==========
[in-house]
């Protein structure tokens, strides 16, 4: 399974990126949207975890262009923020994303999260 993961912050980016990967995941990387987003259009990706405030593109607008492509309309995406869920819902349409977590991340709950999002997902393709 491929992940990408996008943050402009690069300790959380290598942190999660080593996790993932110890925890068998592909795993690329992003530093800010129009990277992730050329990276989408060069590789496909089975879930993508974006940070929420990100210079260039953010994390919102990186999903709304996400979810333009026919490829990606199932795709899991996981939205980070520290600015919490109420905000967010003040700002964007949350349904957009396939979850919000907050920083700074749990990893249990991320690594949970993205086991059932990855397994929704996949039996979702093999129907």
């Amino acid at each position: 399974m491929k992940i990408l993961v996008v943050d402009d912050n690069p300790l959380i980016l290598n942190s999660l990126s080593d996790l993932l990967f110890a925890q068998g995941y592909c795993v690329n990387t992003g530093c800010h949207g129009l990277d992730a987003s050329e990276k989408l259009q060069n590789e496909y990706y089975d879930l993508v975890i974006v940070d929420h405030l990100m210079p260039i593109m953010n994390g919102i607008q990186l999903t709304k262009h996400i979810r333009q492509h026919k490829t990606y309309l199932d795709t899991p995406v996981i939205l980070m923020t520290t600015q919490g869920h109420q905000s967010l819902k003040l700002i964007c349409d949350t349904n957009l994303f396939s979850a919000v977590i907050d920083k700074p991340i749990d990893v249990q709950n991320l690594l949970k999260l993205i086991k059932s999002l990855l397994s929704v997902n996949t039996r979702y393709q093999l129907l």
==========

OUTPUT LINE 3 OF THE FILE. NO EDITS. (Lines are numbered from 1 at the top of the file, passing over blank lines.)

């Amino acid at each position: 399974m491929k992940i990408l993961v996008v943050d402009d912050n690069p300790l959380i980016l290598n942190s999660l990126s080593d996790l993932l990967f110890a925890q068998g995941y592909c795993v690329n990387t992003g530093c800010h949207g129009l990277d992730a987003s050329e990276k989408l259009q060069n590789e496909y990706y089975d879930l993508v975890i974006v940070d929420h405030l990100m210079p260039i593109m953010n994390g919102i607008q990186l999903t709304k262009h996400i979810r333009q492509h026919k490829t990606y309309l199932d795709t899991p995406v996981i939205l980070m923020t520290t600015q919490g869920h109420q905000s967010l819902k003040l700002i964007c349409d949350t349904n957009l994303f396939s979850a919000v977590i907050d920083k700074p991340i749990d990893v249990q709950n991320l690594l949970k999260l993205i086991k059932s999002l990855l397994s929704v997902n996949t039996r979702y393709q093999l129907l």